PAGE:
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Strategic Insights: Getting Comfortable with Conflicting Ideas

Dealing with other states, whom the United States has a hard time categorizing as a threat, rival, competitor, or partner requires a new way of approaching national security decision-making. China is a partner in trade, but a rival regarding territorial rights in the South China Sea. Russian support may stabilize the Syrian crisis, but interference in domestic national elections and its intervention through the coercive use of force in Crimea and the Ukraine are threats. Creating actionable solutions to these challenges requires public involvement in decision-making in order to transcend hyper-partisan political positions and rigid adherence to ideologies that dominate the current decision environment.

Interactive human endeavors are full of passion and all-or-nothing views. All decisions, especially national security decisions, involve a moral choice. The virtue and vice of the various political, academic, and military elite belief systems provide the rational context within which choices are often made. However, rigid adherence to these belief systems results in national gridlock and inaction. To realize the best the United States has to offer at home and abroad, citizens must work together to forge commonsense solutions to the nation’s most pressing challenges.

Compromise, open debate, and decisions made within the procedural checks and balances of the democratic process are the best way to reconcile competing perspectives with pragmatic solutions. The goal of compromise is to find consensus positions that incorporate the best elements of the negotiating stakeholders’ arguments while balancing the moral imperatives of competing views. Contemporary negotiation literature is replete with methods of negotiating win-win compromises. Traditional transactional negotiation methods encourage finding common ground outcomes that are better than each party’s calculation of its best alternative to a negotiated settlement.1 Contemporary win-win and traditional transactional negotiation solutions are dependent upon justifying behavior within (but not necessarily across) each party's competing worldviews. Compromise may require empathy for another’s perspective; but it is the agreement on action and outcomes, not the reconciliation of divergent philosophies, interests, and motivations that facilitate compromise solutions.

Alternatively, when action is required, but consensus through compromise is elusive, national leaders must forge security policy from the tapestry of perspectives, theories, and perceived realities that collectively constitute the American conscience. To paraphrase F. Scott Fitzgerald, this approach must accommodate two opposing ideas at the same time, while retaining the ability to function. Inflexible positions, born of rigid adherence to ideological perspectives, are the enemy of actionable solutions.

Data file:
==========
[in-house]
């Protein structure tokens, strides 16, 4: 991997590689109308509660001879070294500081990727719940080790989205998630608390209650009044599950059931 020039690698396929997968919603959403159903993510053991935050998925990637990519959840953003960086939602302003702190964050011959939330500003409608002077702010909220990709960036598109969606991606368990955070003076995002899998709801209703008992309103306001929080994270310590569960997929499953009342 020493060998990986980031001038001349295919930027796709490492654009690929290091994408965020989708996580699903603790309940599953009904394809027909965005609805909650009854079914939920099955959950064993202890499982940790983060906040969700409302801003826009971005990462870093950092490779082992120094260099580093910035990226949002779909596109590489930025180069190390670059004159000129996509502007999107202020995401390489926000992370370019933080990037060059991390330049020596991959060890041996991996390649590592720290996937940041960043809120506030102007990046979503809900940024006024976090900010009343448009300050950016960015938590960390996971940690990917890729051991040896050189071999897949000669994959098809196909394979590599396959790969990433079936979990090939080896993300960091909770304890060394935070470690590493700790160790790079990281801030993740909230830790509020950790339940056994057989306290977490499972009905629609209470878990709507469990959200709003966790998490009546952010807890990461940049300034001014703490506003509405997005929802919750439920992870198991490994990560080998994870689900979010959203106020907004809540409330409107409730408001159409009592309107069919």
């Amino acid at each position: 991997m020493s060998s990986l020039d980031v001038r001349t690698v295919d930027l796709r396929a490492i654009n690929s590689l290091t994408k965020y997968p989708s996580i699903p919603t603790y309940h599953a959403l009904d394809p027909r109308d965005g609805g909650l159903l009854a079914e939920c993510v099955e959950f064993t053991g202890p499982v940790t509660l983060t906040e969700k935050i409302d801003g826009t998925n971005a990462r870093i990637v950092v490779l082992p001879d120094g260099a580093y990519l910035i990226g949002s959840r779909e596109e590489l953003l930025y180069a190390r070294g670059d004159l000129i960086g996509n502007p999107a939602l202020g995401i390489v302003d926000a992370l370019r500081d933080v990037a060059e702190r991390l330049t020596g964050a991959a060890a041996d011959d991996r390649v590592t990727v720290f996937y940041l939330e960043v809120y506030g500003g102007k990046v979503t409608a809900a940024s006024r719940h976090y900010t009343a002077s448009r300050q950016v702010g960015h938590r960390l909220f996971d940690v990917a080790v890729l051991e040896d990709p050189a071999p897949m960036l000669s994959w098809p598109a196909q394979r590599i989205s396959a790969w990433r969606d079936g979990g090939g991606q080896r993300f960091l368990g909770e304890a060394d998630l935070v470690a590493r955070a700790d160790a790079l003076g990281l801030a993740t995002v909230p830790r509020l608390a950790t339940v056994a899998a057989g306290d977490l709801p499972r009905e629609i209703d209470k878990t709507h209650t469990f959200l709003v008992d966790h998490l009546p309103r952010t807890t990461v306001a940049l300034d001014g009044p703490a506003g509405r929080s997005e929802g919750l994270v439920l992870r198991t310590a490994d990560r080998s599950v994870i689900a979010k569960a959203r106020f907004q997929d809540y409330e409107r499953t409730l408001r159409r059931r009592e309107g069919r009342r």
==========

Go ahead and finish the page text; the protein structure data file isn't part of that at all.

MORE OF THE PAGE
Actionable solutions born of fuzzy collective norms can transcend the limited logic models that dominate divisive debates among elites. Embracing the melting pot or mixed salad metaphors, which used to characterize these norming phenomena, requires an informed public that appreciates the moral goodness of the collective conscience. Moral choice requires blending diverse opinions and perspectives into actionable decisions.

Informed and engaged citizens arrive at solutions in a different way than political, academic, or military elites who rely on limited explanatory theories and dogmatic models to inform their choices. Behavior derived from the collective conscience appears contradictory and relativistic to purists in any tradition. Only time and a retrospective view of outcomes can validate or invalidate decisions derived from a tapestry of competing perspectives.

Through an inductive approach, collective decision-making can produce a more effective and moral outcome than the reductionist approaches of experts in a particular field.2 As James Surowiecki observed: “With most things, the average is mediocrity. With decision making, it’s often excellence.”3 Over time, favorable outcomes associated with collective solutions reinforce the country’s faith in its conscience. Unfavorable outcomes instigate change.

Solutions grounded in the collective wisdom have several advantages over the limited rationality of specific ideologies embraced by experts in a given field. However, several conditions are necessary to catalyze group choice wisely, avoiding groupthink. Wise populist decision-making requires a diversity of thoughts and opinions, independently formulated options, and democratic processes to merge those ideas into actions. Crowd decisions consider a wider array of potential options and tolerate fuzzier outcome potentials than those from experts tied to narrower fields of thinking. The collective experience of the American public provides insight and a rich understanding of specific problems and the relevance of specific remedies to those problems.4